Running provides excellent aerobic conditioning for the body, but for some people the repetitive stress and impact that comes from running—especially long-distance running—can lead to back pain or aggravate existing back problems. If this is the case, is it necessary to give up running? Not always.

Sprains and strains to lower back ligaments, muscles, and tendons are common running injuries. These soft tissue injuries can occur suddenly or can be the result of prolonged stress sustained over weeks, months, or years running workouts. These types of injuries can usually be treated and the individual can return to running.

As a general rule, the risk of a back injury can be minimized by integrating minor changes to warm-up and training regimens, running shoes, running surfaces, and average daily distances. Improved conditioning of the abdominal, lower back, and other muscles involved in running is also essential to preventing back injuries.

Warm Up Thoroughly

Lower back sprains and strains are more likely to occur if an adequate warm up is not done prior to running. A thorough warm up should include the both the core muscles (abs and lower back) and leg muscles.

Examples of running warm-up exercises include:

  • Gradually building speed. Start with a slow 1 to 2 minute walk and then slowly working into a jog and then, ultimately, the full speed of the run.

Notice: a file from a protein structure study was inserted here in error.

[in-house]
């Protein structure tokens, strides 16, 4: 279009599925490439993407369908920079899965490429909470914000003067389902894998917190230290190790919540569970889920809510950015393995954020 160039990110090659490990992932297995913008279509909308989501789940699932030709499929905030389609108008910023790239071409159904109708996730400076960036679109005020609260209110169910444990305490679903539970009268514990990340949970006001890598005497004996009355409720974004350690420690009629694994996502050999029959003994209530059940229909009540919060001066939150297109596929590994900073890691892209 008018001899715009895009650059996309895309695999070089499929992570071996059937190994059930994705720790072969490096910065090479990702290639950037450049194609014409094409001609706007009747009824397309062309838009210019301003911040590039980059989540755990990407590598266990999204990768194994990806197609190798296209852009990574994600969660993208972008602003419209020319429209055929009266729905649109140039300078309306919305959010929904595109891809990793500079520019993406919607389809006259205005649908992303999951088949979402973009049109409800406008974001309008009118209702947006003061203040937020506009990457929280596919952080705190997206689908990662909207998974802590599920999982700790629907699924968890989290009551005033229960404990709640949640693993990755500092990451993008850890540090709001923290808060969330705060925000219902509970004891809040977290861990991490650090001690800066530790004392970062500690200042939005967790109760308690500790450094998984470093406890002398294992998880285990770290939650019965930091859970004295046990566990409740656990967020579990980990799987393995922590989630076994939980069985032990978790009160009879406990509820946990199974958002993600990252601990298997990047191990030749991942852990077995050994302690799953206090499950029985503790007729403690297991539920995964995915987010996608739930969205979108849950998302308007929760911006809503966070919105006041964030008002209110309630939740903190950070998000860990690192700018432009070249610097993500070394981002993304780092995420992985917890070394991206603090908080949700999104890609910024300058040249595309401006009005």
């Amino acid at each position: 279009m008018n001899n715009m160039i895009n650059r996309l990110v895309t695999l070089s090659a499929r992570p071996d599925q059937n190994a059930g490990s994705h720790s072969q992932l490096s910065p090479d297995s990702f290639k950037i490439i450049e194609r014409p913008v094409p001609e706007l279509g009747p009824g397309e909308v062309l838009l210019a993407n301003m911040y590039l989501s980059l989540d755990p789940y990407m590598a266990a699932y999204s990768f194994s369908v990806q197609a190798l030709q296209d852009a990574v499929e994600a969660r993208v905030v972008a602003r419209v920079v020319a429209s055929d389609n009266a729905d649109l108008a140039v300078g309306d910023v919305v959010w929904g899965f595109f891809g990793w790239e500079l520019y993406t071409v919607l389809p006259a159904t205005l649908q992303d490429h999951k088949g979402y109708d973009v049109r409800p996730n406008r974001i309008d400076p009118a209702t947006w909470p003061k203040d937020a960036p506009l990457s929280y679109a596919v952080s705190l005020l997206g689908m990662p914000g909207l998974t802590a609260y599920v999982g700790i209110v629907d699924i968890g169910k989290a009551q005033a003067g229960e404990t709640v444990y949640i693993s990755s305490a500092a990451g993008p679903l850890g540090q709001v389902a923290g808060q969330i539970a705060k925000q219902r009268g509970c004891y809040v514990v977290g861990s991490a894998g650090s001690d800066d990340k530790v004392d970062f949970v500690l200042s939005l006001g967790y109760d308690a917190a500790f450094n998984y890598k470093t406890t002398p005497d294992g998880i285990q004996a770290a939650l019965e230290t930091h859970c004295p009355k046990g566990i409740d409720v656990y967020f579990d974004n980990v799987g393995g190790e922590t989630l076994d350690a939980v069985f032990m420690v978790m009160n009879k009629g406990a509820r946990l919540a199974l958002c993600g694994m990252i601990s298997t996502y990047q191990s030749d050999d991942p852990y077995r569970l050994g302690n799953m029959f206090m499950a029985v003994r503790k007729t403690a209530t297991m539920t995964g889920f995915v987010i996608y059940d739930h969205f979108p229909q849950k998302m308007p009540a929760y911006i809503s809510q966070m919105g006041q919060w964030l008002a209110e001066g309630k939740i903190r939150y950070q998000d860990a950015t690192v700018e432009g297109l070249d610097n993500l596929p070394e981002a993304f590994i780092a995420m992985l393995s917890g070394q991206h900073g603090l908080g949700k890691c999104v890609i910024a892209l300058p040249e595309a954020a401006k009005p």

• Engaging in aerobic exercise. Aerobic exercises, such as burpees, push-ups, jumping jacks, or skipping rope may help warm the body up before a run.
  • Yoga. Engaging in even a few minutes of yoga prior to a run can help to stretch the back muscles out while also raising blood flow and preparing the body for exercise.

The goals of warm-up exercise is to facilitate blood flow and allow the muscles time to acclimate to the motion of running.

Cool Down

Just as it is valuable to warm up before running, cooling down after a workout is also important. Engaging in a cool-down routine can help the body transition to less-intensive physical activity. Common cool down activities include:

  • Reversing the start of a workout by slowing the pace of a run gradually until walking for 2 to 3 minutes
  • Riding slowly on a stationary bike
  • Engaging in dynamic stretching, such as yoga

Cooling down the various muscle groups activated by running can help to flush out the toxic metabolic breakdown products (i.e. lactic acid) and prevent soreness and injury. After cooling down, it is also important to gently stretch the lower back.

See Common Running Injuries: Back Pain


Invest in Well-Fitted Running Footwear

Experts recommend buying footwear suited to individual biomechanics. With this in mind:

  • Visit with a running specialist or doctor to determine any level of under- or over-pronation, stride length, and arch height.
  • Plan to replace running shoes every 250 miles or when they show significant wear.
  • Do not place shoes in the dryer, as this can change the shape of the shoe’s internal structure.
  • Running socks are also important. Choose socks that are not so tight that the toes bunch up or so loose that they slide down the heel while running.